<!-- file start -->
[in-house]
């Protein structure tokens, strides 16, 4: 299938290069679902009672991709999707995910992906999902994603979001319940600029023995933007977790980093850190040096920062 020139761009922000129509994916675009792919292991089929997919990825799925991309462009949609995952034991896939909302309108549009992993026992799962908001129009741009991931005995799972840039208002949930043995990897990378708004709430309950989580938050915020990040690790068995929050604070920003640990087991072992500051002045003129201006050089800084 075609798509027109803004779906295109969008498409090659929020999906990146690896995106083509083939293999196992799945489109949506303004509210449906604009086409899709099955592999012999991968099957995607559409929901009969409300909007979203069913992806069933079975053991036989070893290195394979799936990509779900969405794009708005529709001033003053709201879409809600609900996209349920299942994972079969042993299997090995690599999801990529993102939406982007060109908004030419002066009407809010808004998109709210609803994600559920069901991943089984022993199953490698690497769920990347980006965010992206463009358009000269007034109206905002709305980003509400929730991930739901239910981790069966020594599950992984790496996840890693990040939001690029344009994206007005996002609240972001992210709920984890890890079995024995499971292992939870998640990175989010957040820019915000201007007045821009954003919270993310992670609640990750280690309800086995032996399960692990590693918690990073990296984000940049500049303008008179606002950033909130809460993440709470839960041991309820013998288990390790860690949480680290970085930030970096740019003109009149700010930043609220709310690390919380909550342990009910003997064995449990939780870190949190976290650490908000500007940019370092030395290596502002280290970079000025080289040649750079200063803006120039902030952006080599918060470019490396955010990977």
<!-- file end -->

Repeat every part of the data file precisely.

[in-house]
């Protein structure tokens, strides 16, 4: 299938290069679902009672991709999707995910992906999902994603979001319940600029023995933007977790980093850190040096920062 020139761009922000129509994916675009792919292991089929997919990825799925991309462009949609995952034991896939909302309108549009992993026992799962908001129009741009991931005995799972840039208002949930043995990897990378708004709430309950989580938050915020990040690790068995929050604070920003640990087991072992500051002045003129201006050089800084 075609798509027109803004779906295109969008498409090659929020999906990146690896995106083509083939293999196992799945489109949506303004509210449906604009086409899709099955592999012999991968099957995607559409929901009969409300909007979203069913992806069933079975053991036989070893290195394979799936990509779900969405794009708005529709001033003053709201879409809600609900996209349920299942994972079969042993299997090995690599999801990529993102939406982007060109908004030419002066009407809010808004998109709210609803994600559920069901991943089984022993199953490698690497769920990347980006965010992206463009358009000269007034109206905002709305980003509400929730991930739901239910981790069966020594599950992984790496996840890693990040939001690029344009994206007005996002609240972001992210709920984890890890079995024995499971292992939870998640990175989010957040820019915000201007007045821009954003919270993310992670609640990750280690309800086995032996399960692990590693918690990073990296984000940049500049303008008179606002950033909130809460993440709470839960041991309820013998288990390790860690949480680290970085930030970096740019003109009149700010930043609220709310690390919380909550342990009910003997064995449990939780870190949190976290650490908000500007940019370092030395290596502002280290970079000025080289040649750079200063803006120039902030952006080599918060470019490396955010990977």